When you read a negative review, consider the author.  Is the author actually a client of the attorney?  If, in reading the negative review, it is obvious that the author is the opposing party then consider why the opposing party took the time and energy to write a negative review of the other attorney.  Sometimes the best compliment of an attorney doing his or her job comes from the other side leaving the courtroom upset.

If the negative review is written by a client, read and consider the other reviews.  Does the negative review conform to what others are saying or is the negative a review a stand alone?  There are times when a client wants a lawyer to take a position contrary her advice.  When that happens, an ethical lawyer will withdraw from the case, likely leaving the client upset.  Is the negative review written by a client who is upset that the attorney did not do what he wanted her to do?  Or, perhaps the client is upset at the amount of fees which were charged.  However, that could have been due to circumstances beyond the lawyer’s control such as a difficult client or difficult opposing counsel.  Some clients are upset at the situation itself but the lawyer is the handy target to blame.

Most people do not realize that ethical rule prohibit lawyers from responding in detail to a negative review.  Always keep in mind the old adage, there are two sides to every story.  There have been times when an attorney reads a negative review and literally screams at her computer screen, “that is not what happened at all!”  The reader of that negative review will never know the “other side” because the ethical lawyer is prohibited from sharing any details that could even remotely violate the attorney client privilege.   A savvy reader of lawyer reviews will consider the fact that there is an explanation (or even correction) to the negative review, that that explanation will never be known by the reader.

Make sure that you read all the reviews from all sources.  A client may review an attorney on AVVO, but not on Google.  Make sure that you research several review platforms (Google, Yahoo, AVVO, Yelp, Yellow Pages, etc.) to obtain a full picture of what clients are saying about your potential lawyer.  While reviews are pivotally important, you must also consider experience.  The more experienced the lawyer, the more likely he is to have a negative review or two.  It is simply the law of averages.  Do not let a negative review deter you from scheduling a consultation.   If reading a negative review gives you pause, ask the lawyer about it in your consultation.  For instance, if a negative review indicates that the lawyer was unresponsive, ask the lawyer, “what is your policy for returning phone calls and emails?”  If after reading a review, you have concerns about a lawyer being unnecessarily litigious, ask the lawyer what her policy is on settlement.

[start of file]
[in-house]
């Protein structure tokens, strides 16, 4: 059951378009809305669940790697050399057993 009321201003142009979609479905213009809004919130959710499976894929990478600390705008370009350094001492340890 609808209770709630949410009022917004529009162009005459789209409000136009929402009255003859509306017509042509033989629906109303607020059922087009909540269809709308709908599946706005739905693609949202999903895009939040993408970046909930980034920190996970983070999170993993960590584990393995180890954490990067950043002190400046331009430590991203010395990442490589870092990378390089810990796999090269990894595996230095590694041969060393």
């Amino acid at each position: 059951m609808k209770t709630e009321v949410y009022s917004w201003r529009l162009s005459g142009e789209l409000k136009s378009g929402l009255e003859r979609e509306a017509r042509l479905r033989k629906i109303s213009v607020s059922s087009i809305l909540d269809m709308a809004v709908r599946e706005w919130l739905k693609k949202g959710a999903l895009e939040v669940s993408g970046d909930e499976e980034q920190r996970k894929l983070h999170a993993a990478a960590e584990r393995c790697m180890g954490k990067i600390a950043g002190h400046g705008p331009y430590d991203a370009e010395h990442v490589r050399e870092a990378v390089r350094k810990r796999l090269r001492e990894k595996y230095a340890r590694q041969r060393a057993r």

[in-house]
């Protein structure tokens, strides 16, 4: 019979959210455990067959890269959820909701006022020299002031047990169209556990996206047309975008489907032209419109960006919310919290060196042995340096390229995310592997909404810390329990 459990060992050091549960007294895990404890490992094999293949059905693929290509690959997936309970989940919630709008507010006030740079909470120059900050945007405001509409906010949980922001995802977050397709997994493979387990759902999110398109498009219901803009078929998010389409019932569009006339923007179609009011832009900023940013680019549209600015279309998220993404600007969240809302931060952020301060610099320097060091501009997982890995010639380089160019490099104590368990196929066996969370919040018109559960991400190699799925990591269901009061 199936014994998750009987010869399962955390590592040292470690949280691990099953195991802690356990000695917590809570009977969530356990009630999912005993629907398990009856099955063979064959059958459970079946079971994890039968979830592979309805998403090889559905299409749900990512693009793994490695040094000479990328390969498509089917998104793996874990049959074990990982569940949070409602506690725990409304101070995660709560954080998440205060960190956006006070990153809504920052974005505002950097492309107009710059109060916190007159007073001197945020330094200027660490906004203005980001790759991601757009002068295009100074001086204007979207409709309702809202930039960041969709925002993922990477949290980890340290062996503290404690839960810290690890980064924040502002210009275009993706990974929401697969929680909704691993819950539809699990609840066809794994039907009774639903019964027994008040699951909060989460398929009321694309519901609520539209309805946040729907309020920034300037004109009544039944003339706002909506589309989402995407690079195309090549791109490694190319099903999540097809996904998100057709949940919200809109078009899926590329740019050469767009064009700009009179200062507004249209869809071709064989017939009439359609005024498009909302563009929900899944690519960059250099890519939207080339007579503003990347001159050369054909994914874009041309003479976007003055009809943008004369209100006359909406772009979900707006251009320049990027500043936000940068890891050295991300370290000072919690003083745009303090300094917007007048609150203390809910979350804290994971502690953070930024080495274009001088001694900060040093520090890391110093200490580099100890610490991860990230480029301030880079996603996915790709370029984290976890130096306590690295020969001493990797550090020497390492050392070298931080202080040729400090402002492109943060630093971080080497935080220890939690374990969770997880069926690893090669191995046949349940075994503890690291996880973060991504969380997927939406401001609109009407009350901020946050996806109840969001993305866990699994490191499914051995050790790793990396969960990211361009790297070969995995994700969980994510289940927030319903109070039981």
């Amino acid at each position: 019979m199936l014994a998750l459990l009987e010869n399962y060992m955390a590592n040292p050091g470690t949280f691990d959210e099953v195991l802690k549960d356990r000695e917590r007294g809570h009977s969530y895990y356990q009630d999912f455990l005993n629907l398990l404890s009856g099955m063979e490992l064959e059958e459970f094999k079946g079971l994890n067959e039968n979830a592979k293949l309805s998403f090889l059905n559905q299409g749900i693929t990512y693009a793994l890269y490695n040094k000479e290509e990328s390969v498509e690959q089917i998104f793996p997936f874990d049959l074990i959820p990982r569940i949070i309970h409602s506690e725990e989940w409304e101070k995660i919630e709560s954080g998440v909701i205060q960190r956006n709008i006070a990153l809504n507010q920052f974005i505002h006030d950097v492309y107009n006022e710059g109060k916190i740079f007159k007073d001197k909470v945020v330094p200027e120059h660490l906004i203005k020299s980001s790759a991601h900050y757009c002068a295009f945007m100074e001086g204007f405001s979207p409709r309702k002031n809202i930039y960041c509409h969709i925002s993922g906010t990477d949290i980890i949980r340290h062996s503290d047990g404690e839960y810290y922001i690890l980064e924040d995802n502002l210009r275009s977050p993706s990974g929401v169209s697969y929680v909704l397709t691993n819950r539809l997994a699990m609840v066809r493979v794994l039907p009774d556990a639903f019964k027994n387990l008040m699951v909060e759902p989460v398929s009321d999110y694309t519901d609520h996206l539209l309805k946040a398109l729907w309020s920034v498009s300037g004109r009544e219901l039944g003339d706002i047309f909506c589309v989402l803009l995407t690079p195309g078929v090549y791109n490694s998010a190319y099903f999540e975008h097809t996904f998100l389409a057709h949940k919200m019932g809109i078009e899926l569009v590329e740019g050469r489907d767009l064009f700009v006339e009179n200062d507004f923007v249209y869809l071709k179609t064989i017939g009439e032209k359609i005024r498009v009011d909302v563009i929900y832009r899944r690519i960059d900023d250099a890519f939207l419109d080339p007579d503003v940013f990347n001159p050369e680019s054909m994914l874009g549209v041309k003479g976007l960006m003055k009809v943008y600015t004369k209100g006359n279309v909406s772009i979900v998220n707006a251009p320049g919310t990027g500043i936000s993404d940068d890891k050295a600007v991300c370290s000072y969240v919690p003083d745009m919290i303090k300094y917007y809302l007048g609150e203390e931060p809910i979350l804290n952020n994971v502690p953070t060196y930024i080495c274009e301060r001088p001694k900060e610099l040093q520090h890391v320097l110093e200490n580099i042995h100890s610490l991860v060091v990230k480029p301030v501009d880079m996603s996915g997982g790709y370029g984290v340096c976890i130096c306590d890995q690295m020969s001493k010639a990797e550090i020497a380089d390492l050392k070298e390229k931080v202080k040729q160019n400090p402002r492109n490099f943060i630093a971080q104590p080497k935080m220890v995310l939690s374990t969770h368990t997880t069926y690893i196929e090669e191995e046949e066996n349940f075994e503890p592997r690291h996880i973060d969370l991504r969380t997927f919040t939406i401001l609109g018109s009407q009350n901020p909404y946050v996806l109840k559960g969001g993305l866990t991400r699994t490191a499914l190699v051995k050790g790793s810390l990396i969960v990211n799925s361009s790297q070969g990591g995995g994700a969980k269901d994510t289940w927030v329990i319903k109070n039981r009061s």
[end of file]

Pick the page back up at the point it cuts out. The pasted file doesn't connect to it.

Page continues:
In summary, it is imperative to read attorney reviews prior to selecting an attorney.  However, it is just as important to be smart about what you read and consider the author.  Finally, never let a review stop you from consulting with a lawyer that you feel will be a good fit.  You can judge for yourself after that meeting whether you are comfortable with the lawyer after listening to what he or she has to say.



Domestic Partnership Registration Ending in Wisconsin

As of April 1, 2018, Wisconsin will no longer offer new applicant Domestic Partnership status in Wisconsin. The Domestic Partnership registry provides some important protections to unmarried

same-sex and opposite-sex couples. When this status was made available almost a decade ago, marriage was not a legal right for all persons. Now, marriage is a legal right in Wisconsin for all persons.

Some of these important protections that domestic partnership status includes are: family medical leave for a sick or dying partner, the ability to obtain health insurance for a partner, hospital visitation rights, application of spousal privilege so a domestic partner cannot be compelled to testify against his or her partner, the right to inherit if a partner dies without a will and the transfer of real estate between partners without taxes.

While this status does not provide the full legal protections that legally married couples are entitled to, it also does not require the same obligations. For example, in the event that a domestic partnership does not work out, there is no official “divorce” process and there is no requirement to share debts, support your partner, etc. This is part of the appeal to obtaining this type of status.